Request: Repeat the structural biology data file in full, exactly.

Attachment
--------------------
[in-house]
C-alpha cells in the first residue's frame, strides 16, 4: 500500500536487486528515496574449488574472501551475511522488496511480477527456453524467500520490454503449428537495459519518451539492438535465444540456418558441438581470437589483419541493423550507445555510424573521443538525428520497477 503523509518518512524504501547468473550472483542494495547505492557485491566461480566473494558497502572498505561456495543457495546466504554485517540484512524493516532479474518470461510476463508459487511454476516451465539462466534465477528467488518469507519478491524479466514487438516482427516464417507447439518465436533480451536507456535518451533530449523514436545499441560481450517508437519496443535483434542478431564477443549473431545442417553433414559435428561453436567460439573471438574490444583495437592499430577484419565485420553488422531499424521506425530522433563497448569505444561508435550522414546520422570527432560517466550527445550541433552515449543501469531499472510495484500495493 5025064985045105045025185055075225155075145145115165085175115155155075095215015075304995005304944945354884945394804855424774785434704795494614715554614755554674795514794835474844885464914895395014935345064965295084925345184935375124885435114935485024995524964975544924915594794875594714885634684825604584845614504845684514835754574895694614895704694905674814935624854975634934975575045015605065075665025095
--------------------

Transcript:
[in-house]
C-alpha cells in the first residue's frame, strides 16, 4: 500500500536487486528515496574449488574472501551475511522488496511480477527456453524467500520490454503449428537495459519518451539492438535465444540456418558441438581470437589483419541493423550507445555510424573521443538525428520497477 503523509518518512524504501547468473550472483542494495547505492557485491566461480566473494558497502572498505561456495543457495546466504554485517540484512524493516532479474518470461510476463508459487511454476516451465539462466534465477528467488518469507519478491524479466514487438516482427516464417507447439518465436533480451536507456535518451533530449523514436545499441560481450517508437519496443535483434542478431564477443549473431545442417553433414559435428561453436567460439573471438574490444583495437592499430577484419565485420553488422531499424521506425530522433563497448569505444561508435550522414546520422570527432560517466550527445550541433552515449543501469531499472510495484500495493 5025064985045105045025185055075225155075145145115165085175115155155075095215015075304995005304944945354884945394804855424774785434704795494614715554614755554674795514794835474844885464914895395014935345064965295084925345184935375124885435114935485024995524964975544924915594794875594714885634684825604584845614504845684514835754574895694614895704694905674814935624854975634934975575045015605065075665025095